Atlantic meteorologists monitor Hurricane Fiona heading north
The Atlantic provinces could be hit hard this weekend by Fiona, which is currently a Category 3 hurricane.
Although it’s too early to tell how severe the storm will be when it arrives, CBC meteorologist Jay Scotland said now is the time to start preparing.
“It’s still far too early to predict potential rainfall, surge heights or wind peaks,” he said. “These impacts will be highly track dependent.
“That being said, with this storm that could arrive as a hurricane, [Prince Edward] Islanders should be prepared for an extended period of heavy rain and tropical storm force winds. »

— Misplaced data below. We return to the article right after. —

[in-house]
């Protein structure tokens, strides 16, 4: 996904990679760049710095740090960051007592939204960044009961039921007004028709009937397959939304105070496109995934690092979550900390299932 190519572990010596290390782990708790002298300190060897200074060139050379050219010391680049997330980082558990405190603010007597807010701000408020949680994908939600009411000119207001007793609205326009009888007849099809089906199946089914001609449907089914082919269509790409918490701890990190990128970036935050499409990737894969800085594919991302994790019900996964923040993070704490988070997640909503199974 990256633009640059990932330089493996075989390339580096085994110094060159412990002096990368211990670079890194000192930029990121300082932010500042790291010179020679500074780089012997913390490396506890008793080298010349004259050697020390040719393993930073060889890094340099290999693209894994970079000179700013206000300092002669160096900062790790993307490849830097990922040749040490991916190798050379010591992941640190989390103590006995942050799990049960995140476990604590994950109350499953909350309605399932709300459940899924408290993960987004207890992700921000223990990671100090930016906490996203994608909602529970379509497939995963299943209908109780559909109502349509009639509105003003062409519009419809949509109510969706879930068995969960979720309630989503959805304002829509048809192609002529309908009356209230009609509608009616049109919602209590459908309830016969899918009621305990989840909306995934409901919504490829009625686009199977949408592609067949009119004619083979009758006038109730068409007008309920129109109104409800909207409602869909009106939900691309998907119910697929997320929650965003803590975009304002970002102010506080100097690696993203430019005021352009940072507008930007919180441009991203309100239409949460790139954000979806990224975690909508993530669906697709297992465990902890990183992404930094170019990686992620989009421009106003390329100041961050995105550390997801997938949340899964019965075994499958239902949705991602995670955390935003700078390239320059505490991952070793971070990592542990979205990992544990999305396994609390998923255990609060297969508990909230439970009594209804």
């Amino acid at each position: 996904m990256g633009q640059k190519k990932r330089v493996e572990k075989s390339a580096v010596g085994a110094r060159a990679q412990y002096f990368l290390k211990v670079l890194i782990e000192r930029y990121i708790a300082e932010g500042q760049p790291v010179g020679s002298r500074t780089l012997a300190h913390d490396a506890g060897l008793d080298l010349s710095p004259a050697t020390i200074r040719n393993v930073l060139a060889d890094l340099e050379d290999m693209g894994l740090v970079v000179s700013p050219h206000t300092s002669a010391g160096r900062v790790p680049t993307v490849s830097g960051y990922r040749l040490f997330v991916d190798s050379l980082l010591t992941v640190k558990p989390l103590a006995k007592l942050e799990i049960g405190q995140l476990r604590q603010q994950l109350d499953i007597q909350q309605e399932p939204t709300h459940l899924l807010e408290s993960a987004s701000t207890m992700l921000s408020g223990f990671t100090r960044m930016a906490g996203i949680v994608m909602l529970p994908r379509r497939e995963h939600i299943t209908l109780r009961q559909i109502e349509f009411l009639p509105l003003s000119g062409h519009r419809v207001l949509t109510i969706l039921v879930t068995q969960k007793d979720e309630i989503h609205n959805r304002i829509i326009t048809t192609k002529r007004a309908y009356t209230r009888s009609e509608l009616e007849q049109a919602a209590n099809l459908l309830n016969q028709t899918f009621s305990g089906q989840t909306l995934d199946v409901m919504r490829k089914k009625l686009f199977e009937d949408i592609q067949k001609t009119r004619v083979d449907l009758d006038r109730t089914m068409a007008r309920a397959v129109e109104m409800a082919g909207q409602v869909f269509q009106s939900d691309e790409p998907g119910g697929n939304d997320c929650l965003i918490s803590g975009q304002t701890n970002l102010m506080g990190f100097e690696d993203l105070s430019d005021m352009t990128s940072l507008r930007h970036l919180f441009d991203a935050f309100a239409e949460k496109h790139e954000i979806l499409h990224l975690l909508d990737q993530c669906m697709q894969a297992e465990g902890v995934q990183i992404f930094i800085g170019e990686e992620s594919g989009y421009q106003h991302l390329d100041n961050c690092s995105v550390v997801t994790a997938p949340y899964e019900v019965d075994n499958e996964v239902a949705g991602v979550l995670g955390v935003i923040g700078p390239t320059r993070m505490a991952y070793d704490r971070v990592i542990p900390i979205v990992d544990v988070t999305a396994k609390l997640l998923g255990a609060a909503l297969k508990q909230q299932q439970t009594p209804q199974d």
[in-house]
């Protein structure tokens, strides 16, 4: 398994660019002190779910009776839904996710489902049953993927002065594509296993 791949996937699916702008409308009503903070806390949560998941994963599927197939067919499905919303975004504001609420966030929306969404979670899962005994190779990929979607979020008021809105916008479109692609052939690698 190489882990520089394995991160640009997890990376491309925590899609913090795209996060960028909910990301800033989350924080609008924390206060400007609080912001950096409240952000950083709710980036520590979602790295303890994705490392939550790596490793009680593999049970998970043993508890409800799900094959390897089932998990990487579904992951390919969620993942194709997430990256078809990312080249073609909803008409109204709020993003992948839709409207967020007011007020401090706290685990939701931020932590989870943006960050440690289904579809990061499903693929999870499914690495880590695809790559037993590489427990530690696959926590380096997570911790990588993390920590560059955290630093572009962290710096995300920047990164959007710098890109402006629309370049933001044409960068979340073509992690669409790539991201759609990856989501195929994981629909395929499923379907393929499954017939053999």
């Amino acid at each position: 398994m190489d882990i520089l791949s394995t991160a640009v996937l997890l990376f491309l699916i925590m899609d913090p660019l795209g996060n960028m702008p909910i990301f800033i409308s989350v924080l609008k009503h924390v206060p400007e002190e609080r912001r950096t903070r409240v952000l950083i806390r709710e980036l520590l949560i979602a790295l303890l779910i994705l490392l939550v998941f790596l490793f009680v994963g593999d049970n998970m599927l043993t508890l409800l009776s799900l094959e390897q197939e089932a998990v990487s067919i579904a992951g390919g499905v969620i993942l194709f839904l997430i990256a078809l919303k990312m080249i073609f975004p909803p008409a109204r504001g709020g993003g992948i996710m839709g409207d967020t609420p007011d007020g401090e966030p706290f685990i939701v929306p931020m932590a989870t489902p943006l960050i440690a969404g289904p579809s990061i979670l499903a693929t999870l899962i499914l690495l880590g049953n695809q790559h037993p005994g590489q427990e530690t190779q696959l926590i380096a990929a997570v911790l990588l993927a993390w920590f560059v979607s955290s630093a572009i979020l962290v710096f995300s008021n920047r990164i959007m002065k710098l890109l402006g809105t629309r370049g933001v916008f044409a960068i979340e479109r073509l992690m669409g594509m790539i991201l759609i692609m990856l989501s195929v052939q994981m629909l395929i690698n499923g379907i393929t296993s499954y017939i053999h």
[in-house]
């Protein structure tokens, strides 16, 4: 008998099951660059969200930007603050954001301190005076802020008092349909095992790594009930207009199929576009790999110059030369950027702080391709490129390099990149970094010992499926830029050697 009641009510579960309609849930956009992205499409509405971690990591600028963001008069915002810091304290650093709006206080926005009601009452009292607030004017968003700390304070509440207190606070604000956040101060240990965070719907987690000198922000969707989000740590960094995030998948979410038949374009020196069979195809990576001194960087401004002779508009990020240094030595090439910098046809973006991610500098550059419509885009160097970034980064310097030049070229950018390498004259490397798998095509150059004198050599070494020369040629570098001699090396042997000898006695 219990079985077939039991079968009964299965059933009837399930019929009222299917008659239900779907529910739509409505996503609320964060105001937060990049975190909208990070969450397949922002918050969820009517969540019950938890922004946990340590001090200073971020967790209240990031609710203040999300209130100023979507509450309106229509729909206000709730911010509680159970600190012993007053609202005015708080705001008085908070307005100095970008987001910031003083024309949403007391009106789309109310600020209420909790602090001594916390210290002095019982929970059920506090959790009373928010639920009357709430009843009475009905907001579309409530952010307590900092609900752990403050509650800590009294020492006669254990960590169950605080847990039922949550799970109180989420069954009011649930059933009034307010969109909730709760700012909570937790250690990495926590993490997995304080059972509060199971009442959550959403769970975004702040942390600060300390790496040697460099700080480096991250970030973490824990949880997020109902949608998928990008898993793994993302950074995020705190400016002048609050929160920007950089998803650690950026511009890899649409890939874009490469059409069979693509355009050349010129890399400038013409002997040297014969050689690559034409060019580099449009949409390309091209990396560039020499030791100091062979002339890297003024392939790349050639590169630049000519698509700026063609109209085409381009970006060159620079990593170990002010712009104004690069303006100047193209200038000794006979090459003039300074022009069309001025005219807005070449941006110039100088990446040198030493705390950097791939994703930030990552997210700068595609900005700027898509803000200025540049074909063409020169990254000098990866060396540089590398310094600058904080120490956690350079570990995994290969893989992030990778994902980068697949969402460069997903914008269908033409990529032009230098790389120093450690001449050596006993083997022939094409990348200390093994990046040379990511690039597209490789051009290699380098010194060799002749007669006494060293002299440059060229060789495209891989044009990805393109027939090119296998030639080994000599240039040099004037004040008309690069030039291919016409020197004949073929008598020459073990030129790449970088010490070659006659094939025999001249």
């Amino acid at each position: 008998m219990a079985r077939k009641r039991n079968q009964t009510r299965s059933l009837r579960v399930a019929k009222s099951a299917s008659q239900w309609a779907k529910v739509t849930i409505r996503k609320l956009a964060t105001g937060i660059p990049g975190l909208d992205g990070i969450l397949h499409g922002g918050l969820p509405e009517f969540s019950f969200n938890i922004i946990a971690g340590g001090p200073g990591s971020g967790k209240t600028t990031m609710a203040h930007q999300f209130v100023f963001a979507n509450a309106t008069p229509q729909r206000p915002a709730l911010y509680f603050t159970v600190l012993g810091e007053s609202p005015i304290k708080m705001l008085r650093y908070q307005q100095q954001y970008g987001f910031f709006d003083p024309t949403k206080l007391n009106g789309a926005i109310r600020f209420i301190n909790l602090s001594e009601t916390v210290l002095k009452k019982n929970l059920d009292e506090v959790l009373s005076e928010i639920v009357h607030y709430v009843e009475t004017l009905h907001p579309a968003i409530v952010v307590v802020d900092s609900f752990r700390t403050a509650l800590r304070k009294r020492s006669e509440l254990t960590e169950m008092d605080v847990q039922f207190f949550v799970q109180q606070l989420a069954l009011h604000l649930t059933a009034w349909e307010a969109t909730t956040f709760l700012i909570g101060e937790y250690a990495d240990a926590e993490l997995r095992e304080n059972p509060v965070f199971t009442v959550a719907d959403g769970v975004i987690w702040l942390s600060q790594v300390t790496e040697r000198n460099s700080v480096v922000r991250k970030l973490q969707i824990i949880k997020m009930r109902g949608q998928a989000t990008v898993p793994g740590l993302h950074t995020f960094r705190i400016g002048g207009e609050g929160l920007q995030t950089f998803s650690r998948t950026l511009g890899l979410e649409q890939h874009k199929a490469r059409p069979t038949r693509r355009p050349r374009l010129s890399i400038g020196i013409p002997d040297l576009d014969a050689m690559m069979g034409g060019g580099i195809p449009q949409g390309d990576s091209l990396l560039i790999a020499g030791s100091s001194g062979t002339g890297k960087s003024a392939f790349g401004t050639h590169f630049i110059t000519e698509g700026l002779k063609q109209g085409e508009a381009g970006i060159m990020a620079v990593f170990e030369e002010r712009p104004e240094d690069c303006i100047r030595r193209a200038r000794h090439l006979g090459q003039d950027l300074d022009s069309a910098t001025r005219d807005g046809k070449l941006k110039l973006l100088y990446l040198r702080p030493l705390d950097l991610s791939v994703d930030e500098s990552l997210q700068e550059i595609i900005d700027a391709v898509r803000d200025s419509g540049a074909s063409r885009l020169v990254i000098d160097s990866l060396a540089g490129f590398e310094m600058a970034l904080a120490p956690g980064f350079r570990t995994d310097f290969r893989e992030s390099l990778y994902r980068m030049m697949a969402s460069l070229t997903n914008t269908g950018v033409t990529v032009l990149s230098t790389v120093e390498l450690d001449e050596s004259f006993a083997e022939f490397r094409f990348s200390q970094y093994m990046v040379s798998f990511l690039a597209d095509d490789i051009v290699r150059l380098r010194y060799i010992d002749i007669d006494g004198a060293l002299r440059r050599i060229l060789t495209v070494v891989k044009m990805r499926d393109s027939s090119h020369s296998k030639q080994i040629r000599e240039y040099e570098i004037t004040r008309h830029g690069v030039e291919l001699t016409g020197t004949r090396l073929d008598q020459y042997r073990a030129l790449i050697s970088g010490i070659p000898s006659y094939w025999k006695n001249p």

Scotland suggests securing loose items, cleaning downspouts and storing essentials.
As things stand, the eye of the hurricane is expected to enter Canadian waters early Saturday morning AT and pass the eastern tip of Cape Breton around noon.
The U.S.-based National Hurricane Center shows a fairly high likelihood of the Maritimes experiencing sustained tropical storm-force winds of 40 mph or more, “and that doesn’t account for potentially higher gusts,” said said Scotland.
“With trees still in full leaf, [we] must also be prepared for power outages. Finally, coastal and inland flooding are possible due to heavy rains, high water levels and breaking waves.”
The powerful hurricane has already caused extensive damage in the Dominican Republic and Puerto Rico.
The National Hurricane Center expects Fiona to pass through Bermuda on Thursday afternoon before moving into Canadian waters on Friday.
The center’s forecast at 6 p.m. AT on Tuesday noted that the storm was over parts of the Turks and Caicos Islands and the southeastern Bahamas, and warned: “Strengthening is expected over the next two days.”